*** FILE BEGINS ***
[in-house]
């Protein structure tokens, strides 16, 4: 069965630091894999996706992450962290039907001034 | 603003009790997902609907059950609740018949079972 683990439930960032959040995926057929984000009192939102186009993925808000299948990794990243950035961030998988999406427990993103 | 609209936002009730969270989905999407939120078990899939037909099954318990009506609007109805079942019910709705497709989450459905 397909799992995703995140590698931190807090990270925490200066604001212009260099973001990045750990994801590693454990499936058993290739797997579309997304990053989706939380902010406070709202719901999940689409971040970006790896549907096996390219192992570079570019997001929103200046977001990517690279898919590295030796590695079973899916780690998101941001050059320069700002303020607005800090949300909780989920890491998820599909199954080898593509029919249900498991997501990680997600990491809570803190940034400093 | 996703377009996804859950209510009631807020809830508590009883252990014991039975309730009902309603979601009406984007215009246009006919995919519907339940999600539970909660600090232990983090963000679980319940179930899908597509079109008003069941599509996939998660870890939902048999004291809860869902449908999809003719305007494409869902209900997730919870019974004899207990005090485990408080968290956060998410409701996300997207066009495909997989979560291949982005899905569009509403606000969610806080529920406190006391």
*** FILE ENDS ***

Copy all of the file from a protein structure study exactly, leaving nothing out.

[in-house]
């Protein structure tokens, strides 16, 4: 069965630091894999996706992450962290039907001034 | 603003009790997902609907059950609740018949079972 683990439930960032959040995926057929984000009192939102186009993925808000299948990794990243950035961030998988999406427990993103 | 609209936002009730969270989905999407939120078990899939037909099954318990009506609007109805079942019910709705497709989450459905 397909799992995703995140590698931190807090990270925490200066604001212009260099973001990045750990994801590693454990499936058993290739797997579309997304990053989706939380902010406070709202719901999940689409971040970006790896549907096996390219192992570079570019997001929103200046977001990517690279898919590295030796590695079973899916780690998101941001050059320069700002303020607005800090949300909780989920890491998820599909199954080898593509029919249900498991997501990680997600990491809570803190940034400093 | 996703377009996804859950209510009631807020809830508590009883252990014991039975309730009902309603979601009406984007215009246009006919995919519907339940999600539970909660600090232990983090963000679980319940179930899908597509079109008003069941599509996939998660870890939902048999004291809860869902449908999809003719305007494409869902209900997730919870019974004899207990005090485990408080968290956060998410409701996300997207066009495909997989979560291949982005899905569009509403606000969610806080529920406190006391």